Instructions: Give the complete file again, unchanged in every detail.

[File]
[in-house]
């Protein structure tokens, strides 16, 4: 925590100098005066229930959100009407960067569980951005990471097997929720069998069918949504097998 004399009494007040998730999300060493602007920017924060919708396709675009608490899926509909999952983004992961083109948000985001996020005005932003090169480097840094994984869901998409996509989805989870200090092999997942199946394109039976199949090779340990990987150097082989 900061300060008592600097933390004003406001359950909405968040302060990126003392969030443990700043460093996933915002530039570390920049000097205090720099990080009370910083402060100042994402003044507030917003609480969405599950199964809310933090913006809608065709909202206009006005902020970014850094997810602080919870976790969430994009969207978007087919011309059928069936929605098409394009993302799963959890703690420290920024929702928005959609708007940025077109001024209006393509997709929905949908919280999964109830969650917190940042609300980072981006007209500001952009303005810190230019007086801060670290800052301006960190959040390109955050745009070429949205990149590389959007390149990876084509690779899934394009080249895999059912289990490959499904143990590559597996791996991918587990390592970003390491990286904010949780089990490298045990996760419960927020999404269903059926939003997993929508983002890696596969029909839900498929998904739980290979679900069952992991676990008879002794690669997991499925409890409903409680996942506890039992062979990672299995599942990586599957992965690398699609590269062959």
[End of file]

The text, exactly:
[in-house]
């Protein structure tokens, strides 16, 4: 925590100098005066229930959100009407960067569980951005990471097997929720069998069918949504097998 004399009494007040998730999300060493602007920017924060919708396709675009608490899926509909999952983004992961083109948000985001996020005005932003090169480097840094994984869901998409996509989805989870200090092999997942199946394109039976199949090779340990990987150097082989 900061300060008592600097933390004003406001359950909405968040302060990126003392969030443990700043460093996933915002530039570390920049000097205090720099990080009370910083402060100042994402003044507030917003609480969405599950199964809310933090913006809608065709909202206009006005902020970014850094997810602080919870976790969430994009969207978007087919011309059928069936929605098409394009993302799963959890703690420290920024929702928005959609708007940025077109001024209006393509997709929905949908919280999964109830969650917190940042609300980072981006007209500001952009303005810190230019007086801060670290800052301006960190959040390109955050745009070429949205990149590389959007390149990876084509690779899934394009080249895999059912289990490959499904143990590559597996791996991918587990390592970003390491990286904010949780089990490298045990996760419960927020999404269903059926939003997993929508983002890696596969029909839900498929998904739980290979679900069952992991676990008879002794690669997991499925409890409903409680996942506890039992062979990672299995599942990586599957992965690398699609590269062959």